The large waves threw the ship back and fourth, the only light source in the dark nights of the Atlantic is the moon. The storm was getting worse and the captain pressed the alarm button to wake the crew up, this was only the beginning of a wild ride in the storms of the seven seas.
We were told to take down two sails because the storm were about to take them down by itself. Me and one of the other in our watch got the mission to furl the “Bram” sail. We had to climb the ladder up to the top of Gunilla while the six meter high waves were floating the deck with water. We started from the middle to furl the sail while the sail whipped us in the head, you had to focus to be able to fold the sail while being thrown from side to side. We finally managed to furl the bram sail the whole way and we started to climb our way down to deck. At some point of the climbing you had to stop to wait out a big wave or two. I reached for the lowest point on the ladder to get down to deck when a huge wave flew over me, I got completely soaked by the wave. The next thing I knew where to climb up again to furl the next sail that been coughed by the storm that we were in the middle of. When we were done with furling this sail and I were on my way down on the ladder I saw something shinny passing by my head. It was apparently my friends knife, that had gotten stuck on a rope. I had to secure the knife so that nobody on the deck got heart. The knife could have fallen down and hit somebody straight in the head.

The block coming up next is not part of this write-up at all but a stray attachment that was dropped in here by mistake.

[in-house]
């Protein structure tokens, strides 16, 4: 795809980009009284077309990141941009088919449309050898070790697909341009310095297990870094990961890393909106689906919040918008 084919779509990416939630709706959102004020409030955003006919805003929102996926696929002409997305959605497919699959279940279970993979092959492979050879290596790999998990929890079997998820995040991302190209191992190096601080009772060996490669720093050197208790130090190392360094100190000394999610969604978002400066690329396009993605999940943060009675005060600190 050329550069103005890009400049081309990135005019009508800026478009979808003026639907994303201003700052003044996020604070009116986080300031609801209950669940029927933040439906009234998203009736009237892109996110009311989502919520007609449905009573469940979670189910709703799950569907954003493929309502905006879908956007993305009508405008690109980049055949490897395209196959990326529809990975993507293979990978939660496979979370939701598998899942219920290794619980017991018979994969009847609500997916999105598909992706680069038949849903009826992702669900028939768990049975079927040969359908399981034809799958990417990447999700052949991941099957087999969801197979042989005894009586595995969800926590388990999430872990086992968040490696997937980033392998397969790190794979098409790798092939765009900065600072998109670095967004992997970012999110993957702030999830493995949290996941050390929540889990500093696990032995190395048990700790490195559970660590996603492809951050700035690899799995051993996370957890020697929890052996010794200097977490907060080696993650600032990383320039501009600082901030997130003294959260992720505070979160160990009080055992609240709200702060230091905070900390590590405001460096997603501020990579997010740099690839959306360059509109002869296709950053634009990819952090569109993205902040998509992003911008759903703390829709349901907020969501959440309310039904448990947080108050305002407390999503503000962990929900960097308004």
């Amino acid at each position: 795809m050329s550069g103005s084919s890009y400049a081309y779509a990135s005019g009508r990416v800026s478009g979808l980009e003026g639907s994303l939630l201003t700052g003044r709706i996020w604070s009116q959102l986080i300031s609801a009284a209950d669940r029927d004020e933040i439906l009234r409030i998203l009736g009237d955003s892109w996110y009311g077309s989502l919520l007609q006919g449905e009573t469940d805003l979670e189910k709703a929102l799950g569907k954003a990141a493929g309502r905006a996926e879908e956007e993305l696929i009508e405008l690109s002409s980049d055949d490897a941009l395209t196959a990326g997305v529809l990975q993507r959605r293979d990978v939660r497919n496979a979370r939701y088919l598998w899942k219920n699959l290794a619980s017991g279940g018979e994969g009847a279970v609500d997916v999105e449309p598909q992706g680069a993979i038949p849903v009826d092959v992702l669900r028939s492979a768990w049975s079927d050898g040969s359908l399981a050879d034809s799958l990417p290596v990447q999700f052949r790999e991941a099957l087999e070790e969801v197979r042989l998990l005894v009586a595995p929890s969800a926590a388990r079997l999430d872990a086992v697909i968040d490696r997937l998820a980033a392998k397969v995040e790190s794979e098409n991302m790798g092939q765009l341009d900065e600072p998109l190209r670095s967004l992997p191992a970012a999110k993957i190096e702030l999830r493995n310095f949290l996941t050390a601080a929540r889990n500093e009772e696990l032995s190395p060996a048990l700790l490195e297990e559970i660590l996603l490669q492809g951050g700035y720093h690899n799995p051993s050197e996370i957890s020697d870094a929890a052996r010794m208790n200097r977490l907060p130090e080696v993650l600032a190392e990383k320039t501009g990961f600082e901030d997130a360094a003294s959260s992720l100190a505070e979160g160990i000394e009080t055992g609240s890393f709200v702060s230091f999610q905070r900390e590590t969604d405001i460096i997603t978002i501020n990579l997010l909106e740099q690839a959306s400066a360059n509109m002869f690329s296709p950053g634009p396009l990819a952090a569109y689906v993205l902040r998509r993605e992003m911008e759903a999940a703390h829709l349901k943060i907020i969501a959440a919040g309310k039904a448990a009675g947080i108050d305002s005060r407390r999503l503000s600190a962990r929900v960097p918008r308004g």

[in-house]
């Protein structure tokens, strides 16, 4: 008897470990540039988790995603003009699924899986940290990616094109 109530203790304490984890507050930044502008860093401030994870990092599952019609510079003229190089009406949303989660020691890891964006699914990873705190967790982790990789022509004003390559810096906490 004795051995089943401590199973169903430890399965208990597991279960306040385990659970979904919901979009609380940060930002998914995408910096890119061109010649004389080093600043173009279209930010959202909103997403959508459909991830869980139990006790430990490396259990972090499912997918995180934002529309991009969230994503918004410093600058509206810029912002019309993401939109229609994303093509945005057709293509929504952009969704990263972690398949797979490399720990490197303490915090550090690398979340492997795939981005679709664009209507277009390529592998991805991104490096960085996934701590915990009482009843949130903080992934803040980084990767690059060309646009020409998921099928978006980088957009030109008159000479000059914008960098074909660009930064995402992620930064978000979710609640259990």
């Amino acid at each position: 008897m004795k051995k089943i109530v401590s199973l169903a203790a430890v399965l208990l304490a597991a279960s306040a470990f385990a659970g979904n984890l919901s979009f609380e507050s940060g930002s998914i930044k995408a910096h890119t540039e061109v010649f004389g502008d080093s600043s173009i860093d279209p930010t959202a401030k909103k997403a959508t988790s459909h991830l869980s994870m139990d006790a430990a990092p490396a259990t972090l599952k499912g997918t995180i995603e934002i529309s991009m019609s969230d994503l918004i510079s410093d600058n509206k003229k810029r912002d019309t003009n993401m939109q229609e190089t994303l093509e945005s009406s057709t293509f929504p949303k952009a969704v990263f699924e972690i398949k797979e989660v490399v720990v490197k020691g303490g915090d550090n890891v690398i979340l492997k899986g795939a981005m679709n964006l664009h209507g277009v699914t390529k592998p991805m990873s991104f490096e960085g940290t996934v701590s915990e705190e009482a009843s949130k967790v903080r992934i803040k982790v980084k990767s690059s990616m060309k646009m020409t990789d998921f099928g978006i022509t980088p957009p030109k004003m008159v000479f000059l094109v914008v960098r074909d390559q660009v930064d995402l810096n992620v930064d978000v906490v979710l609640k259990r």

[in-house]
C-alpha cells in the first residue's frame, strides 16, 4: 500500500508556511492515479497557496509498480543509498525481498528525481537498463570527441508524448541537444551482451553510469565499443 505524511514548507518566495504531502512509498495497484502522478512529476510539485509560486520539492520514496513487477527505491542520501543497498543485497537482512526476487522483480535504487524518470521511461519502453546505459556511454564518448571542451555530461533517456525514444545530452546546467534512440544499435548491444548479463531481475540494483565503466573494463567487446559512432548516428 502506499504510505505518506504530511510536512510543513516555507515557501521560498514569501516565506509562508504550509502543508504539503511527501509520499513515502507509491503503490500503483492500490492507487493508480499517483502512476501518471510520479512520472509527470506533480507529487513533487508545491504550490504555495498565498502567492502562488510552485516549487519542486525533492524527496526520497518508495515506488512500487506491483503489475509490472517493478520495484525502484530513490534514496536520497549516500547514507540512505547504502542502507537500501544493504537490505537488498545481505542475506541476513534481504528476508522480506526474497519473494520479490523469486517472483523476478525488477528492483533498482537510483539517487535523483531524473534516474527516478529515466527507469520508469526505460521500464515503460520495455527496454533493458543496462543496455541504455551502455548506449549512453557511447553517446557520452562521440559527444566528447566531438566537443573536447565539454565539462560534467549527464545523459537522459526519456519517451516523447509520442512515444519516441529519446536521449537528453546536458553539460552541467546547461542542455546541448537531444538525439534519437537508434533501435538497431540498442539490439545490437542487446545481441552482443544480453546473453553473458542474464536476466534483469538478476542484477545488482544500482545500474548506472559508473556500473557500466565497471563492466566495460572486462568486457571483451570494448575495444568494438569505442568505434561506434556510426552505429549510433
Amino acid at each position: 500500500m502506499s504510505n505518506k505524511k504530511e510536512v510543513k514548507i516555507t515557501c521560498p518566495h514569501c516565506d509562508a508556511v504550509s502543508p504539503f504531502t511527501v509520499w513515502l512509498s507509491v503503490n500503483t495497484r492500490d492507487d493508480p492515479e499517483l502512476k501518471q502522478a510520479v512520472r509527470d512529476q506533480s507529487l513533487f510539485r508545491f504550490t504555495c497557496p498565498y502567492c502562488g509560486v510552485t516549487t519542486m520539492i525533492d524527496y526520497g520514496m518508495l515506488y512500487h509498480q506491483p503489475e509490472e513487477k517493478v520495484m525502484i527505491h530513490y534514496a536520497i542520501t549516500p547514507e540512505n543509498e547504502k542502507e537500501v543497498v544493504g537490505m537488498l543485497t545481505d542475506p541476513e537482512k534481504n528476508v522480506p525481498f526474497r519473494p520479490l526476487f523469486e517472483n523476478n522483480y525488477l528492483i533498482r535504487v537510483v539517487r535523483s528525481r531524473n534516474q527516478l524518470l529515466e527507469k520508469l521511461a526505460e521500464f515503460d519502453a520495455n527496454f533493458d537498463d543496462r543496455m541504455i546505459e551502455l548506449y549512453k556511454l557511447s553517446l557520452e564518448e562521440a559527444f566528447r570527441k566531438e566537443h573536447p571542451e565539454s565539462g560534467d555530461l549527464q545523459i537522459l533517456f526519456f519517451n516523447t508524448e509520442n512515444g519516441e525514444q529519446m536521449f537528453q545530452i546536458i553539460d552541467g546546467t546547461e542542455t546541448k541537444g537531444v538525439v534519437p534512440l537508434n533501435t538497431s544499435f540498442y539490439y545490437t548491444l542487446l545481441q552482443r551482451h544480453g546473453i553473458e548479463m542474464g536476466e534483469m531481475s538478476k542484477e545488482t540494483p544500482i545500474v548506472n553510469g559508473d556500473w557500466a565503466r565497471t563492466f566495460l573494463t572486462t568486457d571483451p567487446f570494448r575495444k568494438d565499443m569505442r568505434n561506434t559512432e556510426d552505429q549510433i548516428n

This was one of the most chaotic nights that I’ve experienced on the ship so far. But I’ve now learned that you’ve got to take storms seriously since you can get hurt quite badly if something goes wrong.
Anton Wilén NAS2023